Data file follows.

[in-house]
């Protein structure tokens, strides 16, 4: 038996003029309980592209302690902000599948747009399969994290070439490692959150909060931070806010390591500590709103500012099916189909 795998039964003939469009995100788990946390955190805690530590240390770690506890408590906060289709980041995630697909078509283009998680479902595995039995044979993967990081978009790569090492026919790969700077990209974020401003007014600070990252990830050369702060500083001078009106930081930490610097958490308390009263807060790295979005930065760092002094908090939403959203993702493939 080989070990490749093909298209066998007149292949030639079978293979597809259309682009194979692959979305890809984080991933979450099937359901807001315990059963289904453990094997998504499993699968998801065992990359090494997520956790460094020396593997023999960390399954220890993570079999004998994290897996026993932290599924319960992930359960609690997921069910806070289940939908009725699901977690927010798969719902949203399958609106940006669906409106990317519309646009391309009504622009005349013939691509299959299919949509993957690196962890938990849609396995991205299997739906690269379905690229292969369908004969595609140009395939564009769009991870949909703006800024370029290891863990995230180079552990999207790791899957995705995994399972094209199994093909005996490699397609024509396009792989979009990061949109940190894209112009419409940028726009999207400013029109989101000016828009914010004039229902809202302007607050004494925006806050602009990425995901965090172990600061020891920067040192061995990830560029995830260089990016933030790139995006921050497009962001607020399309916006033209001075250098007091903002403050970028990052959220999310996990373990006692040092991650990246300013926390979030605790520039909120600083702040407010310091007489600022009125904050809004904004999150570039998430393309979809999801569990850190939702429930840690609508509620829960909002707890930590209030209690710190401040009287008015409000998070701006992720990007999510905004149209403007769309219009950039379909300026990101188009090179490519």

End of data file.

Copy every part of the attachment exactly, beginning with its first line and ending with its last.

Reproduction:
[in-house]
């Protein structure tokens, strides 16, 4: 038996003029309980592209302690902000599948747009399969994290070439490692959150909060931070806010390591500590709103500012099916189909 795998039964003939469009995100788990946390955190805690530590240390770690506890408590906060289709980041995630697909078509283009998680479902595995039995044979993967990081978009790569090492026919790969700077990209974020401003007014600070990252990830050369702060500083001078009106930081930490610097958490308390009263807060790295979005930065760092002094908090939403959203993702493939 080989070990490749093909298209066998007149292949030639079978293979597809259309682009194979692959979305890809984080991933979450099937359901807001315990059963289904453990094997998504499993699968998801065992990359090494997520956790460094020396593997023999960390399954220890993570079999004998994290897996026993932290599924319960992930359960609690997921069910806070289940939908009725699901977690927010798969719902949203399958609106940006669906409106990317519309646009391309009504622009005349013939691509299959299919949509993957690196962890938990849609396995991205299997739906690269379905690229292969369908004969595609140009395939564009769009991870949909703006800024370029290891863990995230180079552990999207790791899957995705995994399972094209199994093909005996490699397609024509396009792989979009990061949109940190894209112009419409940028726009999207400013029109989101000016828009914010004039229902809202302007607050004494925006806050602009990425995901965090172990600061020891920067040192061995990830560029995830260089990016933030790139995006921050497009962001607020399309916006033209001075250098007091903002403050970028990052959220999310996990373990006692040092991650990246300013926390979030605790520039909120600083702040407010310091007489600022009125904050809004904004999150570039998430393309979809999801569990850190939702429930840690609508509620829960909002707890930590209030209690710190401040009287008015409000998070701006992720990007999510905004149209403007769309219009950039379909300026990101188009090179490519």